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Moose
Moose50 locationsMammal
.: Al_HikesAZ :.
Aug 15 2008
Lake Solitude
Featured Detail Photo mini map Featured Full Photo.: tibber :.
Jul 12 2008
Fishercap Lake
ID696  URL
TypeMammal
FamilyCervidae - Deer
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Alces alces

Moose (Alces alces) is the North American name for the largest extant species in the deer family. The same animal is called the Elk in Europe. The name moose is derived from the Algonquian Eastern Abnaki name moz, meaning "he trims, shaves". Moose are distinguished by the palmate antlers of the males; other members of the family have antlers with a "twig-like" configuration. In North America, Elk refers to the second largest deer species, Cervus canadensis.

Moose typically inhabit boreal and mixed deciduous forests of the Northern Hemisphere in temperate to subarctic climates.

In North America, the Moose range includes almost all of Canada, most of central and western Alaska, much of New England and upstate New York, the upper Rocky Mountains, Northeastern Minnesota, and Michigan's Upper Peninsula and Isle Royale in Lake Superior. Isolated moose populations have been verified as far south as the mountains of Utah and Colorado. In 1978 a few breeding pairs were introduced in western Colorado, and the state's moose population is now more than 1,000.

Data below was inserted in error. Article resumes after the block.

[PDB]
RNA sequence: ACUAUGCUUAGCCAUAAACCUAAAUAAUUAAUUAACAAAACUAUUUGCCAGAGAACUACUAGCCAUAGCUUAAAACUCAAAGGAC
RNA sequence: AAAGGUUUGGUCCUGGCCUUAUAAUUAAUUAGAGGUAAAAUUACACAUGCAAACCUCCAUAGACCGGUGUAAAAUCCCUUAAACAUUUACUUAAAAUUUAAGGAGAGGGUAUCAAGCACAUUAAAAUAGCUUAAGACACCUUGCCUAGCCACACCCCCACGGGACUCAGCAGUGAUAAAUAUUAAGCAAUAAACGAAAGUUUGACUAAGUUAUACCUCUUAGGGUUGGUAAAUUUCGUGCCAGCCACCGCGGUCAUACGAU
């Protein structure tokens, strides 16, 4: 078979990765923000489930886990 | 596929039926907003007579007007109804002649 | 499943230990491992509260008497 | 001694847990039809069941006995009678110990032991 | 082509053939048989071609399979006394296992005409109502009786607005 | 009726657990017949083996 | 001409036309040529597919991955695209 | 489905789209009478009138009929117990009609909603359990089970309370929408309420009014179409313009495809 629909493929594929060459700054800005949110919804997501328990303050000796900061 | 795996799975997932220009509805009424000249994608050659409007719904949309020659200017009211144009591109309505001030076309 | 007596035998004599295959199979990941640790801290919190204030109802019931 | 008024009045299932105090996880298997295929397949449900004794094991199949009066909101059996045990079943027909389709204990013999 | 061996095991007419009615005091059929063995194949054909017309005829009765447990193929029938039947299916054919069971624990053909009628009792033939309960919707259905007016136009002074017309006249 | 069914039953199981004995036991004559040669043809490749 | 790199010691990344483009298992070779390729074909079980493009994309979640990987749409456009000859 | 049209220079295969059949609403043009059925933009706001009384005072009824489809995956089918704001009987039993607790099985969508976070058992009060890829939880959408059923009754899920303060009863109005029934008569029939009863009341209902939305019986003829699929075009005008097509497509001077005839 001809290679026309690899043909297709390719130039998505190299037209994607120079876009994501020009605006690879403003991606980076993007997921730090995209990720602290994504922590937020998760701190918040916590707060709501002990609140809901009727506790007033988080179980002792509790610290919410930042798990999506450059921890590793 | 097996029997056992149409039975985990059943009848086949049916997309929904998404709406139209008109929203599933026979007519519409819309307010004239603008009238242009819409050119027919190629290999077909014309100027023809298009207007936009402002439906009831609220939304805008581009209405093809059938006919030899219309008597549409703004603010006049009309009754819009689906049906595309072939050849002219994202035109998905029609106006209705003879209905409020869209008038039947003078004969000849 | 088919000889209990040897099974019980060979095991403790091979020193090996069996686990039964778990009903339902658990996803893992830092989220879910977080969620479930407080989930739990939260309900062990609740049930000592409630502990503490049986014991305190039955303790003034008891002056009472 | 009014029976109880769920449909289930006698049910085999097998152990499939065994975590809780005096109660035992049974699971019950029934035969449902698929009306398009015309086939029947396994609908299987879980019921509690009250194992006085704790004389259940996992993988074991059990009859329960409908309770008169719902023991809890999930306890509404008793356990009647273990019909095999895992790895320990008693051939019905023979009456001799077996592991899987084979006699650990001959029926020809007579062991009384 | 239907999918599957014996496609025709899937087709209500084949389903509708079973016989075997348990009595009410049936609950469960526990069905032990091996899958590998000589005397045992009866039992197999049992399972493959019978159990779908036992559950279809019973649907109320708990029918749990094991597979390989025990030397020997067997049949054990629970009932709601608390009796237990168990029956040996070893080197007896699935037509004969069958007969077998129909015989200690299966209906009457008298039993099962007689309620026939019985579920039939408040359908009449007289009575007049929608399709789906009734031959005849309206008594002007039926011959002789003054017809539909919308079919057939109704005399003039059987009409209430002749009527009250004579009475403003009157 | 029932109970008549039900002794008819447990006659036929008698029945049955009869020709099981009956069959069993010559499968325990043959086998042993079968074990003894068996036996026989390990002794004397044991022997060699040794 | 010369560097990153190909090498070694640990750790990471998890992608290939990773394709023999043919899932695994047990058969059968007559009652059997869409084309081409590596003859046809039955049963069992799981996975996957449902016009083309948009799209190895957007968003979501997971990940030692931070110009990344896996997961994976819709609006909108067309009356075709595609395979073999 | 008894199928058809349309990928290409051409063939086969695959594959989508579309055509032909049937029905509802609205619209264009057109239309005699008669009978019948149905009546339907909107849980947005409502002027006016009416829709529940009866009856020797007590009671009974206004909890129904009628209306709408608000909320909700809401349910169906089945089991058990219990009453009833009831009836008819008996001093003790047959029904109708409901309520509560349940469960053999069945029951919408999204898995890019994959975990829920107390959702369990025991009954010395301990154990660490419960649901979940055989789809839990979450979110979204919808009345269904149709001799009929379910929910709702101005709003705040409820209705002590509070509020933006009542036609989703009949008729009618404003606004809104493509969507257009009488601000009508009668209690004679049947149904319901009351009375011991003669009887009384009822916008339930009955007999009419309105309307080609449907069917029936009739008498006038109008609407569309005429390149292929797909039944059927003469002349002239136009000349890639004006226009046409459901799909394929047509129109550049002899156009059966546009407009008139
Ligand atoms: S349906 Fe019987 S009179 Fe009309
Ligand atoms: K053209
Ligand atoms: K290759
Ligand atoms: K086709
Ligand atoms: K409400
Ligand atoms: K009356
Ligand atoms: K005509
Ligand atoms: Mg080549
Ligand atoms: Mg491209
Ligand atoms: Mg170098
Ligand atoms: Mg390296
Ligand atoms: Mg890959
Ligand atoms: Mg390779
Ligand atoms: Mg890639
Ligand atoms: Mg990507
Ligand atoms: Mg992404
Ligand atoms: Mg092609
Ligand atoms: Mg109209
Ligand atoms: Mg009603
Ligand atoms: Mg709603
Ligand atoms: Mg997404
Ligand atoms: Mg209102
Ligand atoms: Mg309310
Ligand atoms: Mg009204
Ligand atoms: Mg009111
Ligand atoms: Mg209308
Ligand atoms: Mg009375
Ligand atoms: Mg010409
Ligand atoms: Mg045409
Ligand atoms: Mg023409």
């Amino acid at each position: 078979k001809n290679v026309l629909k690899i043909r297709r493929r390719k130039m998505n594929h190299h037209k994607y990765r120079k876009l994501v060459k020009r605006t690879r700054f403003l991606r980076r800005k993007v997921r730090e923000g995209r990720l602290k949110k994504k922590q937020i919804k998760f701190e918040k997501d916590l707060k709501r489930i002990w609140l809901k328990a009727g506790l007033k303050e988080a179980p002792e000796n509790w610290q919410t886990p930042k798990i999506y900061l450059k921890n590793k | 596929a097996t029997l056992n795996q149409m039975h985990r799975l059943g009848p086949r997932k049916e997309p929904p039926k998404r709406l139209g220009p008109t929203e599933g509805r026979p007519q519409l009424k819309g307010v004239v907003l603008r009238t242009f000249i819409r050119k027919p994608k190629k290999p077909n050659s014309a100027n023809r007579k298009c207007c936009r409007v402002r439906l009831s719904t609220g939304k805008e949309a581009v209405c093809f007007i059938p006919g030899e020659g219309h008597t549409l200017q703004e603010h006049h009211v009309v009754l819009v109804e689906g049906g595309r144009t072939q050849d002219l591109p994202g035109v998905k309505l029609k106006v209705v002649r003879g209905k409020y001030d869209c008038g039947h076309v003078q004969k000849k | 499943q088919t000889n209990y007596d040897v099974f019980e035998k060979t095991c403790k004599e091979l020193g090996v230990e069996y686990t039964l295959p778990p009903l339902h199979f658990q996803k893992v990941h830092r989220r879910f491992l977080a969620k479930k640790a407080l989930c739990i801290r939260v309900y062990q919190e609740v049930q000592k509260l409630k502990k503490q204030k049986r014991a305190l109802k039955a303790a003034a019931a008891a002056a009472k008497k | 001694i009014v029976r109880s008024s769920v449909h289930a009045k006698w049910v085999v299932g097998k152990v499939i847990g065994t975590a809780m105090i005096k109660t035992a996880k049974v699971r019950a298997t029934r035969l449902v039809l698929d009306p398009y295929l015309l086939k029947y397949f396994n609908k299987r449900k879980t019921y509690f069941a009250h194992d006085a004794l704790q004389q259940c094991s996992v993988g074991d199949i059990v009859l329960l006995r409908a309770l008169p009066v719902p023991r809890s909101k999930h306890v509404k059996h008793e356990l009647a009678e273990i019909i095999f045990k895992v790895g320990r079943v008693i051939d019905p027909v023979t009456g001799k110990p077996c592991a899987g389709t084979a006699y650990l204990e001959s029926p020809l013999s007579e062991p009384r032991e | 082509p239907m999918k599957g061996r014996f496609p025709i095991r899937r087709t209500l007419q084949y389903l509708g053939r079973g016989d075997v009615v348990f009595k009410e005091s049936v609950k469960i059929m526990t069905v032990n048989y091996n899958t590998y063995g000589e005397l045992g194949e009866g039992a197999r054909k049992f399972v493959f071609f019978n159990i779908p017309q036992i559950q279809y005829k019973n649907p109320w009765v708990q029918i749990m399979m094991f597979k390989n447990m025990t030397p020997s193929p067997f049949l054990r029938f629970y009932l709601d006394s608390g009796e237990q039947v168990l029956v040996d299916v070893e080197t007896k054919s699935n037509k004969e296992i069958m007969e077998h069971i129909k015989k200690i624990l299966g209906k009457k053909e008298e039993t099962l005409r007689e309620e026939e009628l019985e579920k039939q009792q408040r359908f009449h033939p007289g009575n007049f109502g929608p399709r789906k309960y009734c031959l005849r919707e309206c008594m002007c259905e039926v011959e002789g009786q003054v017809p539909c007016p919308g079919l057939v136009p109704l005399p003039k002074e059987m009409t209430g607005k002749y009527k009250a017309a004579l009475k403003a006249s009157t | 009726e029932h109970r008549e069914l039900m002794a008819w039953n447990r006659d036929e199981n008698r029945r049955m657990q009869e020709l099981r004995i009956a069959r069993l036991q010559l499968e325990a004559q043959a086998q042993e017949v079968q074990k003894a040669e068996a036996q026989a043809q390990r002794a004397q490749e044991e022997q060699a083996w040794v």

In Europe, Moose are found in large numbers throughout Norway, Sweden and Finland. They are also widespread through Russia.

Moose were successfully introduced on the island of Newfoundland in 1904 where they are now the dominant ungulate, and somewhat less successfully on Anticosti Island in the Gulf of St. Lawrence. Ten moose were also introduced in Fiordland, New Zealand in 1910, but they were thought to have died off. Nevertheless, there have been reported sightings that were thought to be false until moose hair samples were found by a New Zealand scientist in 2002. In 2008 Moose (or Elk) were reintroduced in to the Scottish Highlands.

The male's antlers grow as cylindrical beams projecting on each side at right angles to the midline of the skull, which after a short distance divide in a fork-like manner. The lower prong of this fork may be either simple, or divided into two or three tines, with some flattening.
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